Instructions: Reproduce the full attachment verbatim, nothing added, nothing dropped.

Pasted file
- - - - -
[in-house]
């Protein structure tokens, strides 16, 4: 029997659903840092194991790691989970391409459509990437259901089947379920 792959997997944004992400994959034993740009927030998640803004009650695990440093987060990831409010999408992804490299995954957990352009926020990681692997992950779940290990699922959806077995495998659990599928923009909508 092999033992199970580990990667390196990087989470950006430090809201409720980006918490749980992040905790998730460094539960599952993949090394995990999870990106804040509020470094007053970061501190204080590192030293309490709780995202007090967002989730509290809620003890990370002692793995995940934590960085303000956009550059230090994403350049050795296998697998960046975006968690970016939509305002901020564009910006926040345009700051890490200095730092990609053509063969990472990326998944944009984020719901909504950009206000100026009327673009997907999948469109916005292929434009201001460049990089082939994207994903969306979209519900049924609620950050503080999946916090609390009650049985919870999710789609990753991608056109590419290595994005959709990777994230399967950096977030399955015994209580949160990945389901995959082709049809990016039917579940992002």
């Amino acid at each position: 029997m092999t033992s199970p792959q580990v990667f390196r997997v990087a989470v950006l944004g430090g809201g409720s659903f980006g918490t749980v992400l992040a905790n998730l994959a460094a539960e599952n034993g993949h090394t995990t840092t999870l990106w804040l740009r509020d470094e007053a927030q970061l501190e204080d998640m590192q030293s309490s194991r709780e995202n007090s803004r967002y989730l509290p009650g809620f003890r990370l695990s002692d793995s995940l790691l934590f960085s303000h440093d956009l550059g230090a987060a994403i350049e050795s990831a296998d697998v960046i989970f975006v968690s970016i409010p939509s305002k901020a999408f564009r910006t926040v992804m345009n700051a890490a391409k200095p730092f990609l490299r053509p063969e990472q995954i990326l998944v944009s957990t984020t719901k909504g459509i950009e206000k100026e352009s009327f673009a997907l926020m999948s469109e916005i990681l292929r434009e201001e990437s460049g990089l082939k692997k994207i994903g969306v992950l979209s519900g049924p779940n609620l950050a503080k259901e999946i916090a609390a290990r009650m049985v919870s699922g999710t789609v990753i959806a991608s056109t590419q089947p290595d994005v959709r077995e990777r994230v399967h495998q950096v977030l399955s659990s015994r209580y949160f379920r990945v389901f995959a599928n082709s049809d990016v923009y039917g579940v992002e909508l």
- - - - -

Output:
[in-house]
């Protein structure tokens, strides 16, 4: 029997659903840092194991790691989970391409459509990437259901089947379920 792959997997944004992400994959034993740009927030998640803004009650695990440093987060990831409010999408992804490299995954957990352009926020990681692997992950779940290990699922959806077995495998659990599928923009909508 092999033992199970580990990667390196990087989470950006430090809201409720980006918490749980992040905790998730460094539960599952993949090394995990999870990106804040509020470094007053970061501190204080590192030293309490709780995202007090967002989730509290809620003890990370002692793995995940934590960085303000956009550059230090994403350049050795296998697998960046975006968690970016939509305002901020564009910006926040345009700051890490200095730092990609053509063969990472990326998944944009984020719901909504950009206000100026009327673009997907999948469109916005292929434009201001460049990089082939994207994903969306979209519900049924609620950050503080999946916090609390009650049985919870999710789609990753991608056109590419290595994005959709990777994230399967950096977030399955015994209580949160990945389901995959082709049809990016039917579940992002």
């Amino acid at each position: 029997m092999t033992s199970p792959q580990v990667f390196r997997v990087a989470v950006l944004g430090g809201g409720s659903f980006g918490t749980v992400l992040a905790n998730l994959a460094a539960e599952n034993g993949h090394t995990t840092t999870l990106w804040l740009r509020d470094e007053a927030q970061l501190e204080d998640m590192q030293s309490s194991r709780e995202n007090s803004r967002y989730l509290p009650g809620f003890r990370l695990s002692d793995s995940l790691l934590f960085s303000h440093d956009l550059g230090a987060a994403i350049e050795s990831a296998d697998v960046i989970f975006v968690s970016i409010p939509s305002k901020a999408f564009r910006t926040v992804m345009n700051a890490a391409k200095p730092f990609l490299r053509p063969e990472q995954i990326l998944v944009s957990t984020t719901k909504g459509i950009e206000k100026e352009s009327f673009a997907l926020m999948s469109e916005i990681l292929r434009e201001e990437s460049g990089l082939k692997k994207i994903g969306v992950l979209s519900g049924p779940n609620l950050a503080k259901e999946i916090a609390a290990r009650m049985v919870s699922g999710t789609v990753i959806a991608s056109t590419q089947p290595d994005v959709r077995e990777r994230v399967h495998q950096v977030l399955s659990s015994r209580y949160f379920r990945v389901f995959a599928n082709s049809d990016v923009y039917g579940v992002e909508l």